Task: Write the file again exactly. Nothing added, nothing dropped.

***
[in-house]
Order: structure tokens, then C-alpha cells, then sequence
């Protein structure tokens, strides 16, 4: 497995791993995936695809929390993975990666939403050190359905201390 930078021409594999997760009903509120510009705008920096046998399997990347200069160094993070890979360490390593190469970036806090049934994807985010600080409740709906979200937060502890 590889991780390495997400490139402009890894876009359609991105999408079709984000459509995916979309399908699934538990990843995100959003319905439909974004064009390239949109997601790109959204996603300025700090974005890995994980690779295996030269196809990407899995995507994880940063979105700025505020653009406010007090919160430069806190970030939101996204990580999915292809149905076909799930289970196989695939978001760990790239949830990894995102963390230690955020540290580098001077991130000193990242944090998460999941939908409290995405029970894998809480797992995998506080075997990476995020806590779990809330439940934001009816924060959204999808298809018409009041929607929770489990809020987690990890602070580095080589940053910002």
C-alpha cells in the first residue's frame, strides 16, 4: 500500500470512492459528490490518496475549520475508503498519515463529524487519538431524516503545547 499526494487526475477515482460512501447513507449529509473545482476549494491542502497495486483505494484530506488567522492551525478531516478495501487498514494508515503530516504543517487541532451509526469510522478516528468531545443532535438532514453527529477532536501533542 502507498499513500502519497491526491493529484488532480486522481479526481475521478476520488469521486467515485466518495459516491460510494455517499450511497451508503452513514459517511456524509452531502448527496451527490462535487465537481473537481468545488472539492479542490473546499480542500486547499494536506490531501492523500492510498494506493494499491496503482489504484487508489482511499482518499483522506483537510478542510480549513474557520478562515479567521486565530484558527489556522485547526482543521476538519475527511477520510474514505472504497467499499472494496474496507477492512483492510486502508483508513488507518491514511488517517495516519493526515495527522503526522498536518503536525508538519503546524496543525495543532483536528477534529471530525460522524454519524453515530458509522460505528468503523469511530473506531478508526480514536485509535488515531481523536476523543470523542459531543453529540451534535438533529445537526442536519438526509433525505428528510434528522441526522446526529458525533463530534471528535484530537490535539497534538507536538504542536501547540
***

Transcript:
[in-house]
Order: structure tokens, then C-alpha cells, then sequence
């Protein structure tokens, strides 16, 4: 497995791993995936695809929390993975990666939403050190359905201390 930078021409594999997760009903509120510009705008920096046998399997990347200069160094993070890979360490390593190469970036806090049934994807985010600080409740709906979200937060502890 590889991780390495997400490139402009890894876009359609991105999408079709984000459509995916979309399908699934538990990843995100959003319905439909974004064009390239949109997601790109959204996603300025700090974005890995994980690779295996030269196809990407899995995507994880940063979105700025505020653009406010007090919160430069806190970030939101996204990580999915292809149905076909799930289970196989695939978001760990790239949830990894995102963390230690955020540290580098001077991130000193990242944090998460999941939908409290995405029970894998809480797992995998506080075997990476995020806590779990809330439940934001009816924060959204999808298809018409009041929607929770489990809020987690990890602070580095080589940053910002």
C-alpha cells in the first residue's frame, strides 16, 4: 500500500470512492459528490490518496475549520475508503498519515463529524487519538431524516503545547 499526494487526475477515482460512501447513507449529509473545482476549494491542502497495486483505494484530506488567522492551525478531516478495501487498514494508515503530516504543517487541532451509526469510522478516528468531545443532535438532514453527529477532536501533542 502507498499513500502519497491526491493529484488532480486522481479526481475521478476520488469521486467515485466518495459516491460510494455517499450511497451508503452513514459517511456524509452531502448527496451527490462535487465537481473537481468545488472539492479542490473546499480542500486547499494536506490531501492523500492510498494506493494499491496503482489504484487508489482511499482518499483522506483537510478542510480549513474557520478562515479567521486565530484558527489556522485547526482543521476538519475527511477520510474514505472504497467499499472494496474496507477492512483492510486502508483508513488507518491514511488517517495516519493526515495527522503526522498536518503536525508538519503546524496543525495543532483536528477534529471530525460522524454519524453515530458509522460505528468503523469511530473506531478508526480514536485509535488515531481523536476523543470523542459531543453529540451534535438533529445537526442536519438526509433525505428528510434528522441526522446526529458525533463530534471528535484530537490535539497534538507536538504542536501547540